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5 ways teaching is a lot like presenting

I would take a guess that the vast majority of you have been students at some point in your lives. You might have attended school, college; maybe even university. And so the similarities between being a student in a classroom and being an audience member in a presentation can’t have escaped you entirely.

If you’ve ever actually taught, you’ll realise that there are certain things a teacher should do that are very similar to the things a presenter should do. And this doesn’t just apply to training presentations: they are just as important for sales presentations too.

1. Keep it relevant.
As we’ve said time and again, relevancy is crucial to audience engagement. If your audience can’t see how what you’re saying applies to them, they will fail to pay attention. And the same is true when you’re teaching. No matter the age or ability of your students, if you don’t adapt the lesson to their needs and interests, you’re not going to get through. Show them how what you’re teaching will be applicable in the real world, or draw comparisons with things they’re interested in. Similarly in a presentation, ensure your audience understand how what you’re telling them will benefit them. Don’t expect exactly the same lesson to work as well with different classes, or the same presentation to work with different audiences. It won’t.

2. Keep your language simple.
When you’re trying to introduce students to a new topic, explaining it in words they don’t understand will not help them grasp the subject matter. This is especially true when teaching a foreign language, and business presentations that use vocabulary the audience is not familiar with can feel like they’re being delivered in a foreign language. If you start using technical jargon your audience is not familiar with, you’ll lose them in seconds. Keep your vocabulary simple, and get your point across in as straightforward a way as possible.

3. It’s all about the preparation.
When you’re teaching a lesson, just as when you’re delivering a presentation, you need to have done the groundwork. Planning a lesson involves taking your students’ needs into account, and adapting materials to suit their knowledge, experience, likes and dislikes. As any teacher will tell you, teachers work before the lesson; students work during it!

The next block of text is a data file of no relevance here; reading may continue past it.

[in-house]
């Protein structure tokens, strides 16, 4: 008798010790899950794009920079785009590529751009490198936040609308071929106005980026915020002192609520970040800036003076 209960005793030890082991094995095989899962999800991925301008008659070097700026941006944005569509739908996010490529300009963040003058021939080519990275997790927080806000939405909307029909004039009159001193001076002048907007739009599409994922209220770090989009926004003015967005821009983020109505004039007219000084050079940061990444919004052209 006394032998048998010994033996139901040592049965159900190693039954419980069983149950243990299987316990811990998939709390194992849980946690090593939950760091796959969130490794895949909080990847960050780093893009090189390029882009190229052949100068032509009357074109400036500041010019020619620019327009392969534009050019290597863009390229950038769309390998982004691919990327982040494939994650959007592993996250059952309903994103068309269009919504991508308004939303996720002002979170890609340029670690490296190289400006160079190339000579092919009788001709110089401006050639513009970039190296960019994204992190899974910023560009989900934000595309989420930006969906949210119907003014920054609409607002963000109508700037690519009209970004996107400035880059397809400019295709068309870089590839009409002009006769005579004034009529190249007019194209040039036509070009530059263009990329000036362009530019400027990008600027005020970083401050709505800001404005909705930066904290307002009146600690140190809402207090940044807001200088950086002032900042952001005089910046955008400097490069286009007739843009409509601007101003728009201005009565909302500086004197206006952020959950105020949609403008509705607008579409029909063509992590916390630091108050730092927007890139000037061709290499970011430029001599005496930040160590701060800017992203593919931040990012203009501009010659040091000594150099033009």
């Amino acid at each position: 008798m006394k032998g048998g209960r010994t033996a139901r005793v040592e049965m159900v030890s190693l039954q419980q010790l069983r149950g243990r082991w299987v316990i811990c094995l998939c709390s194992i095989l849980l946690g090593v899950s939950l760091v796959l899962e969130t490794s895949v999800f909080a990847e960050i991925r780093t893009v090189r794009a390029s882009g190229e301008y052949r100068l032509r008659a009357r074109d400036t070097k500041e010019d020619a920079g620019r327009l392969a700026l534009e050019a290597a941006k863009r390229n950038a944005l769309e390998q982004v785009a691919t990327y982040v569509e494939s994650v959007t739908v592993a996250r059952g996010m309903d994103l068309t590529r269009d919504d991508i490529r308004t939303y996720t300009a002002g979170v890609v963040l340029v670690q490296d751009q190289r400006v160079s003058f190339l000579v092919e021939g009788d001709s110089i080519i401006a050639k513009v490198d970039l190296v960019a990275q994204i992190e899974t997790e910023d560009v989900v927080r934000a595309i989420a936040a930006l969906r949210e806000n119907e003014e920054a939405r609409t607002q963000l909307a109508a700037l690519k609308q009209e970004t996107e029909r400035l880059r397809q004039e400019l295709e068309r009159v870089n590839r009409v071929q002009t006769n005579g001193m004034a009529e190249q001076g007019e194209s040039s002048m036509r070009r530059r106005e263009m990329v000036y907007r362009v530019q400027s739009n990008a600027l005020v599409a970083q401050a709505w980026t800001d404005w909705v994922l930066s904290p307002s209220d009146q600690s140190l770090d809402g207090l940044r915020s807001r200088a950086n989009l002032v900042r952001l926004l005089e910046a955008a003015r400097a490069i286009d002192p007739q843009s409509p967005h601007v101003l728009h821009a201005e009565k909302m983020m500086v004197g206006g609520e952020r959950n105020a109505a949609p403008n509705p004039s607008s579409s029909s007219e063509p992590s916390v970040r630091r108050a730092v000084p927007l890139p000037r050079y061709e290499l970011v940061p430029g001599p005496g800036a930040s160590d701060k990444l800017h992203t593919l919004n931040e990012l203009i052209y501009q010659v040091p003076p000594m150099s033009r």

The same is true for presentations. The hard work comes beforehand. You could spend months honing your message and working on your slides. In fact, you should. Presentation content should be tailored to your audience, and your slides should be designed to maximise engagement and recall. Plus, of course, rehearsal time should be factored in. When you’re finally ready to present, the tough bit will be done. If you’ve prepared sufficiently, your presentation will be in a far better position to achieve your objectives.

4. Visuals count.
Shoddy boardwork that students can’t copy will not be remotely helpful in a lesson. Unappealing materials will not make them want to work harder. If you’re a tech-savvy teacher and use PowerPoint, overwhelming your students with too much information will intimidate them and not help their learning. In the same way, slides in a business meeting should be impressive, and engage your audience without containing too much information. Taking time to work on your slidedeck and any handouts will be hugely beneficial.

5. Repeat, repeat, repeat.
In a presentation, your key messages should be repeated throughout. In the same way, teachers need to ensure their students have a chance to refresh the things they have already learnt. New topics taught should be linked back to things already learnt, so students can build on previous knowledge. In the same way, effective presenters use repetition to ensure their key messages are remembered, and refer back to earlier stages of the presentation to ensure that the audience has fully assimilated the information. Repeat your key messages, and you’ll be far more successful at achieving your objectives.

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